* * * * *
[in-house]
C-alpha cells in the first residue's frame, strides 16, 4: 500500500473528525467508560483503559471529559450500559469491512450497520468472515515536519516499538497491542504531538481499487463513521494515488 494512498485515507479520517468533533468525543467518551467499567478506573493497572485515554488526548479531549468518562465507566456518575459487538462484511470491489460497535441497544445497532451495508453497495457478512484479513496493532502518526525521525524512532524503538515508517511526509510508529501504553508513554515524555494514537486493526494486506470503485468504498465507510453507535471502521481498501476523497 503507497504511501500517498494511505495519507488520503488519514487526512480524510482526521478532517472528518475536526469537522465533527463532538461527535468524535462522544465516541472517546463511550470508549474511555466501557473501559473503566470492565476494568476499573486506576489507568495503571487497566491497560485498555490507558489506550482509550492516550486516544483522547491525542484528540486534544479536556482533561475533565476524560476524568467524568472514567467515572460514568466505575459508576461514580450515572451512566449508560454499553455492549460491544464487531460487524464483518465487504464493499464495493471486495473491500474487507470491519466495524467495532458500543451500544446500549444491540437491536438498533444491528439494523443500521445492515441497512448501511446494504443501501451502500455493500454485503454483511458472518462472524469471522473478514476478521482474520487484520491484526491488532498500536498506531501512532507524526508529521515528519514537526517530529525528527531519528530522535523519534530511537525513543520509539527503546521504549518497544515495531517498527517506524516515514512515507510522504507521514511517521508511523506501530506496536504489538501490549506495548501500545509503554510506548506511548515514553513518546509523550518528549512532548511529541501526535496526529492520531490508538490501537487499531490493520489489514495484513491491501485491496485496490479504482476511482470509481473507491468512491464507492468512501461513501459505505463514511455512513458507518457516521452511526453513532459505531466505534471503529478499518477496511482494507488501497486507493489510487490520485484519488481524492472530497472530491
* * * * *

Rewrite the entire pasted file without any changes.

[in-house]
C-alpha cells in the first residue's frame, strides 16, 4: 500500500473528525467508560483503559471529559450500559469491512450497520468472515515536519516499538497491542504531538481499487463513521494515488 494512498485515507479520517468533533468525543467518551467499567478506573493497572485515554488526548479531549468518562465507566456518575459487538462484511470491489460497535441497544445497532451495508453497495457478512484479513496493532502518526525521525524512532524503538515508517511526509510508529501504553508513554515524555494514537486493526494486506470503485468504498465507510453507535471502521481498501476523497 503507497504511501500517498494511505495519507488520503488519514487526512480524510482526521478532517472528518475536526469537522465533527463532538461527535468524535462522544465516541472517546463511550470508549474511555466501557473501559473503566470492565476494568476499573486506576489507568495503571487497566491497560485498555490507558489506550482509550492516550486516544483522547491525542484528540486534544479536556482533561475533565476524560476524568467524568472514567467515572460514568466505575459508576461514580450515572451512566449508560454499553455492549460491544464487531460487524464483518465487504464493499464495493471486495473491500474487507470491519466495524467495532458500543451500544446500549444491540437491536438498533444491528439494523443500521445492515441497512448501511446494504443501501451502500455493500454485503454483511458472518462472524469471522473478514476478521482474520487484520491484526491488532498500536498506531501512532507524526508529521515528519514537526517530529525528527531519528530522535523519534530511537525513543520509539527503546521504549518497544515495531517498527517506524516515514512515507510522504507521514511517521508511523506501530506496536504489538501490549506495548501500545509503554510506548506511548515514553513518546509523550518528549512532548511529541501526535496526529492520531490508538490501537487499531490493520489489514495484513491491501485491496485496490479504482476511482470509481473507491468512491464507492468512501461513501459505505463514511455512513458507518457516521452511526453513532459505531466505534471503529478499518477496511482494507488501497486507493489510487490520485484519488481524492472530497472530491